No one can see clearly and judge with broad fairness in a society which represents to him the whole of life. One must come from another world to do this. And a large part of La Fontaine’s past had been spent in a world as different as could be imagined from the artificial circumstances of a court, and his experience was well calculated to reduce them to a natural perspective. Other men, of remarkable penetration and unusual honesty, were aware of the evils of that reign,—so difficult to judge then, because so grand in outward seeming. La Rochefoucauld was letting fall, here and there, a maxim of concentrated bitterness; and Saint-Simon was rushing home from court every night to pour out, on endless paper, his righteous indignation against the crawling hypocrisy of bishops, the slander and place-hunting of lords, and the tainted ambition of ladies. But to neither of these observers did it all seem abnormal and ridiculous, as it did to La Fontaine. To him there was matter for eternal laughter in that perversion of nature which was called a court. Like Jupiter’s monkey in his own fable, who replied to the elephant, astonished at the indifference of the gods to his size and importance, the complacent dreamer said, “Both small and great in their eyes are the same.” For him the gods were elsewhere,—divinities of groves and rivers, shaking the leaves of woodland birch and roadside poplar in the sunny Champagne country, and splashing, serenely unconcerned with mortal business, through the meandering Marne. And he laughed silently at the formal ugliness of Versailles horticulture, as the “vision of trees,” “the mist and the river, the hill and the shade,” rose before his mind. No less ludicrous must the King of France and his brilliant company of flatterers have sometimes appeared to him, when he reflected how exactly they and all their movements matched the life of village boors and gossips, or the more antique and undeviating ways of forest creatures, in bush and stream. For it was by intimacy with country scenes, peasant nature, and the primitive and changeless character of animals, that La Fontaine differed from the high society into which he had been allured, and was enabled to judge it. Like Benjamin Franklin a century later at the court of Louis XVI., he brought into an artificial circle the clear perceptions and the common-sense which are bred of familiarity with simple forms of life.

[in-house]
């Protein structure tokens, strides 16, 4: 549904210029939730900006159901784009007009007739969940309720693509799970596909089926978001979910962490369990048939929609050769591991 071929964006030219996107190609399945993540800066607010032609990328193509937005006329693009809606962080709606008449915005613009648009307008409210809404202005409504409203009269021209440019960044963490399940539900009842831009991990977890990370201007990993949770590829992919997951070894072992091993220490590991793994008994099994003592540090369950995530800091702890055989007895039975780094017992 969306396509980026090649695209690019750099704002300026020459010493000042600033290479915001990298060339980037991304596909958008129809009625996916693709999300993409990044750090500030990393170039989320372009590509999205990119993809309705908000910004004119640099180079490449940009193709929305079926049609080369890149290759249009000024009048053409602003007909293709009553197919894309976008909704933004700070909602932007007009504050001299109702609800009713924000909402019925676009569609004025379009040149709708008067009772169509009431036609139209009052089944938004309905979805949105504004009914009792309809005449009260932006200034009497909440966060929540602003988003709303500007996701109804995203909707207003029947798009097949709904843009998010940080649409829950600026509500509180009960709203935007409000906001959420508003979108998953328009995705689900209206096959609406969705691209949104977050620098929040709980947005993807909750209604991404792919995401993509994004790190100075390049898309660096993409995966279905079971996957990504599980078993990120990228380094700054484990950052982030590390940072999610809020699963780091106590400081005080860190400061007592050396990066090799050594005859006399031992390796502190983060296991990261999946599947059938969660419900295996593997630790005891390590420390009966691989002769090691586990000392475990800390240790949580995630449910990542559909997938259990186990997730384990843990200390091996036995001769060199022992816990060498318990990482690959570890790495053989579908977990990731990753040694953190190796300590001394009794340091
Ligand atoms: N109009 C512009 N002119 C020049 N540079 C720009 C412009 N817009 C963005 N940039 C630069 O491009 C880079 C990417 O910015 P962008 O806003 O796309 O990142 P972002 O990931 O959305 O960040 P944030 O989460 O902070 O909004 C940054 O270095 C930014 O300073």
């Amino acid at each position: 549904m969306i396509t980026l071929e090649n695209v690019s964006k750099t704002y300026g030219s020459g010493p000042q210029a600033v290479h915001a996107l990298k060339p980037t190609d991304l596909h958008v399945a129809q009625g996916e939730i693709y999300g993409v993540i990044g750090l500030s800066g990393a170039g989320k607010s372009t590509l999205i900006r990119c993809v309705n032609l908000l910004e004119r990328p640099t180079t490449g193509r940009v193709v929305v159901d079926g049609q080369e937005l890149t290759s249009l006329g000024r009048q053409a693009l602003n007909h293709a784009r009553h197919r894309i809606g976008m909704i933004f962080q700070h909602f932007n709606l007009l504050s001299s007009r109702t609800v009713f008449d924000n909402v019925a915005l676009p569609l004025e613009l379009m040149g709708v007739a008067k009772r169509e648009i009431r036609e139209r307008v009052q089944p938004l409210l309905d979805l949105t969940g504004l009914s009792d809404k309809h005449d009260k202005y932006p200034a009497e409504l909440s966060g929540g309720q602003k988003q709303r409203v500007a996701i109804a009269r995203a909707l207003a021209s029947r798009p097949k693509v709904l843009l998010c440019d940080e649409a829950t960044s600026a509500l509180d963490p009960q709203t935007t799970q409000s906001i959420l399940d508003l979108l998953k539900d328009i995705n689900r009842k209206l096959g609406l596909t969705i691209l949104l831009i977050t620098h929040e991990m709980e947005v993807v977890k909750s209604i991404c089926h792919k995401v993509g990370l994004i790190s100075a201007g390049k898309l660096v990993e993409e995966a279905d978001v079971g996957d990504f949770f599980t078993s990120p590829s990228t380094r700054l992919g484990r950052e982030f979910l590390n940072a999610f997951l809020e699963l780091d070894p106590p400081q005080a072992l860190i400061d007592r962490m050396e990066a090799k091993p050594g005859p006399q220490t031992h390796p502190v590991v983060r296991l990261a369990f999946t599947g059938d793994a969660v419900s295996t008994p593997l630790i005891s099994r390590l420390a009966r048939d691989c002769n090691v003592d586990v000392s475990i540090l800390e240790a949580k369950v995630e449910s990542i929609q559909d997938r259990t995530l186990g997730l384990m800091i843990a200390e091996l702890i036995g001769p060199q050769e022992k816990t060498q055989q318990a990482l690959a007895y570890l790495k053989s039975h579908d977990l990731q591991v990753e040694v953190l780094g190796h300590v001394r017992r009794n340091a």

He was born July 8th, 1621, in the small town of Château-Thierry, which sits quietly beside the river Marne, in the heart of Champagne. The soil of that famous wine-growing country is light, and the sun shines fair, but without excessive heat. The beauty of the landscape is in the ordered green of its little vineyards, the bright red and blue of poppy and corn-flower in its winding meadows, which low chalk hills warmly enfold, treeless but gently outlined,—all these features perfect in detail, and the common charm their gracious harmony. There is no grandeur to uplift, no mystery to deepen the human spirit; neither is there fat abundance to make men dull. The native race is shrewd, witty, parsimonious, sober. They see clearly in the small concerns of their very limited lives, and are devoid of illusions and exciting fancies. The moral current is shallow, but sparkling and quick. The deep imaginings and awful pleasures of northern peoples are to them unknown. Mystery does not charm, but only irritates them. They have a weak sense for the supernatural or the abstract. Ridicule, rather than priest or Bible, is the guardian of their behavior; and the principles which regulate their conduct have long ago been coined into maxims and anecdotes and significant bywords, which pass down from generation to generation with accumulating force.